* comparable corpora processing tools/kits for MT
* parallel corpora usage
* parallel corpora processing tools/platforms
* MT for less-resourced languages
* MT for less-resourced domains
* open source SMT systems (Moses, etc.)
* publicly available SMT

Building Comparable Corpora:

* Human translations
* Automatic and semi-automatic methods
* Methods to mine parallel and non-parallel corpora from the Web
* Tools and criteria to evaluate the comparability of corpora
* Parallel vs non-parallel corpora, monolingual corpora
* Rare and minority languages
* Across language families
* Multi-media/multi-modal comparable corpora

Applications of comparable corpora:

* Human translations
* Language learning
* Cross-language information retrieval & document categorization
* Bilingual projections
* Machine translation
* Writing assistance

Mining from Comparable Corpora:

* Extraction of parallel segments or paraphrases from comparable
corpora
* Extraction of bilingual and multilingual translations of single
words and multi-word expressions; proper names, named entities,
etc.

IMPORTANT DATES (TENTATIVE)

15 February 2012 Deadline for submission of full papers
10 March 2012 Notification of acceptance
20 March 2012 Camera-ready papers due
26 May 2012 Workshop date

SUBMISSION INFORMATION

Papers should follow the LREC main conference formatting details (to be
announced on the conference website http://www.lrec-conf.org/lrec2012/)
and should be submitted as a PDF-file of no more than ten pages via the
START workshop manager: https://www.softconf.com/lrec2012/BUCC2012/
Reviewing will be double blind, so the papers should not reveal the
authors' identity. Accepted papers will be published in the workshop
proceedings.

Double submission policy: Parallel submission to other meetings or
publications are possible but must be immediately notified to the
workshop organizers.

When submitting a paper through the START page, authors will be asked
to provide information about the resources that have been used for the work
described in their paper or are an outcome of their research. For details on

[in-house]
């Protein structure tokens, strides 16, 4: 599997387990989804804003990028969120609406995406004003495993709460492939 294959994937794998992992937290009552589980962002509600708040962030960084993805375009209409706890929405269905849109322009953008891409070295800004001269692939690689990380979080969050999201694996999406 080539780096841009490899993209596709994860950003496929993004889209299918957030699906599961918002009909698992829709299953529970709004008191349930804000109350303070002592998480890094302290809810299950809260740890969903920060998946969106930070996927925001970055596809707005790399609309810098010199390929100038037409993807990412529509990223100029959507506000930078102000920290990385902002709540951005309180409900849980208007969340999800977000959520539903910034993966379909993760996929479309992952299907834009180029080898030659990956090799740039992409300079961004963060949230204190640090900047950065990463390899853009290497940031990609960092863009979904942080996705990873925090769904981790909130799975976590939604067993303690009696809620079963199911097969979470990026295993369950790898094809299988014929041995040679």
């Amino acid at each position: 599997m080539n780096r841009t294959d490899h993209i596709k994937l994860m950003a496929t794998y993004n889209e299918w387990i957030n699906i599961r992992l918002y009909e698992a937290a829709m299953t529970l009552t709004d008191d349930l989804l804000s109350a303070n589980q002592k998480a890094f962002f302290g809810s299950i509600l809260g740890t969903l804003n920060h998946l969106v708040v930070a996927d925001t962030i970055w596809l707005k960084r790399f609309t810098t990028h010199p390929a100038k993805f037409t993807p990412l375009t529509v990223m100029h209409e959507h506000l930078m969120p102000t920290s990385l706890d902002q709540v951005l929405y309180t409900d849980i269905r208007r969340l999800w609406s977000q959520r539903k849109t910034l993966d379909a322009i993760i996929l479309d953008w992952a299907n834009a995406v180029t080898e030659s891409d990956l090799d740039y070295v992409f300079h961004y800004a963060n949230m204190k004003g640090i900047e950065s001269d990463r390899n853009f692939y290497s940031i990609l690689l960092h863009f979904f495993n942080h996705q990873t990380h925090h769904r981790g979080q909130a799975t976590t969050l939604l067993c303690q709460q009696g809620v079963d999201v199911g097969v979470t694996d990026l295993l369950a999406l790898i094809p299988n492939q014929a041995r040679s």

this initiative, please refer to http://www.lrec-conf.org/lrec2012/?LRE-Map-2012.
Authors will also be asked to contribute to the Language Library, the new
initiative of LREC 2012.

For further information, please contact
Reinhard Rapp reinhardrapp (at) gmx (dot) de
or Marko Tadic marko.tadic (at) ffzg (dot) hr

ORGANISERS

Reinhard Rapp, Universities of Mainz (Germany) and Leeds (UK)
Marko Tadic, University of Zagreb (Croatia)
Serge Sharoff, University of Leeds (UK)
Andrejs Vasiljevs, Tilde SIA, Riga (Latvia)
Pierre Zweigenbaum, LIMSI, CNRS, Orsay, and ERTIM, INALCO, Paris (France)

SCIENTIFIC COMMITTEE

* Srinivas Bangalore (AT&T Labs, USA)
* Caroline Barrière (National Research Council Canada)
* Chris Biemann (Microsoft / Powerset, San Francisco, USA)
* Lynne Bowker (University of Ottawa, Canada)
* Hervé Déjean (Xerox Research Centre Europe, Grenoble, France)
* Andreas Eisele (DFKI, Saarbrücken, Germany)
* Rob Gaizauskas (University of Sheffield, UK)
* Éric Gaussier (Université Joseph Fourier, Grenoble, France)
* Nikos Glaros (ILSP, Athens, Greece)
* Gregory Grefenstette (Exalead/Dassault Systemes, Paris, France)
* Silvia Hansen-Schirra (University of Mainz, Germany)
* Kyo Kageura (University of Tokyo, Japan)
* Adam Kilgarriff (Lexical Computing Ltd, UK)
* Natalie Kübler (Université Paris Diderot, France)
* Philippe Langlais (Université de Montréal, Canada)
* Tony McEnery (Lancaster University, UK)
* Emmanuel Morin (Université de Nantes, France)
* Dragos Stefan Munteanu (Language Weaver Inc., USA)
* Lene Offersgaard (University of Copenhagen, Denmark)
* Reinhard Rapp (Universities of Mainz, Germany, and Leeds, UK)
* Sujith Ravi (Yahoo! Research, Santa Clara, CA, USA)
* Serge Sharoff (University of Leeds, UK)
* Michel Simard (National Research Council Canada)
* Inguna Skadina (Tilde, Riga, Latvia)
* Monique Slodzian (INALCO, Paris, France)
* Benjamin Tsou (The Hong Kong Institute of Education, China)
* Dan Tufis (Romanian Academy, Bucharest, Romania)
* Justin Washtell (University of Leeds, UK)
* Oliver Wilson (University of Edinburgh, UK)
* Michael Zock (LIF, CNRS Marseille, France)
* Pierre Zweigenbaum (LIMSI-CNRS, Orsay, France)